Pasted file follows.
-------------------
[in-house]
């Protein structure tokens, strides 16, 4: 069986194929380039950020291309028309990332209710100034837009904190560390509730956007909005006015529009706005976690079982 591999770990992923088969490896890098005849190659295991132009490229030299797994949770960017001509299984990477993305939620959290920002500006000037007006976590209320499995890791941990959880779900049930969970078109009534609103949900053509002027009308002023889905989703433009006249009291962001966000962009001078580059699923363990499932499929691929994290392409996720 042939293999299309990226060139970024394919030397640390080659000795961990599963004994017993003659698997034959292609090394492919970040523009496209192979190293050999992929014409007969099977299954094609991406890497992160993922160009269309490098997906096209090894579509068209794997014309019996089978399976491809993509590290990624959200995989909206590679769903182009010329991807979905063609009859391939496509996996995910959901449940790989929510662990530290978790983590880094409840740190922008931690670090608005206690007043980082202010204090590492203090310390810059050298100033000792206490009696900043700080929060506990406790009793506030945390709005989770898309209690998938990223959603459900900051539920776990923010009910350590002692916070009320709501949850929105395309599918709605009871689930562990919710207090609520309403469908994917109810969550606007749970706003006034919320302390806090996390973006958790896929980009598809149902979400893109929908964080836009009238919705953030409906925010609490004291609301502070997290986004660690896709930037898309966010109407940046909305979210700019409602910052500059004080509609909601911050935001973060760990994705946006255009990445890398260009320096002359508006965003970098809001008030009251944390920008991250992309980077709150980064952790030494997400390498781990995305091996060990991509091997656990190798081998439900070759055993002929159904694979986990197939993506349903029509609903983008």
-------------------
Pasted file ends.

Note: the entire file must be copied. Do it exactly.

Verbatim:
[in-house]
């Protein structure tokens, strides 16, 4: 069986194929380039950020291309028309990332209710100034837009904190560390509730956007909005006015529009706005976690079982 591999770990992923088969490896890098005849190659295991132009490229030299797994949770960017001509299984990477993305939620959290920002500006000037007006976590209320499995890791941990959880779900049930969970078109009534609103949900053509002027009308002023889905989703433009006249009291962001966000962009001078580059699923363990499932499929691929994290392409996720 042939293999299309990226060139970024394919030397640390080659000795961990599963004994017993003659698997034959292609090394492919970040523009496209192979190293050999992929014409007969099977299954094609991406890497992160993922160009269309490098997906096209090894579509068209794997014309019996089978399976491809993509590290990624959200995989909206590679769903182009010329991807979905063609009859391939496509996996995910959901449940790989929510662990530290978790983590880094409840740190922008931690670090608005206690007043980082202010204090590492203090310390810059050298100033000792206490009696900043700080929060506990406790009793506030945390709005989770898309209690998938990223959603459900900051539920776990923010009910350590002692916070009320709501949850929105395309599918709605009871689930562990919710207090609520309403469908994917109810969550606007749970706003006034919320302390806090996390973006958790896929980009598809149902979400893109929908964080836009009238919705953030409906925010609490004291609301502070997290986004660690896709930037898309966010109407940046909305979210700019409602910052500059004080509609909601911050935001973060760990994705946006255009990445890398260009320096002359508006965003970098809001008030009251944390920008991250992309980077709150980064952790030494997400390498781990995305091996060990991509091997656990190798081998439900070759055993002929159904694979986990197939993506349903029509609903983008």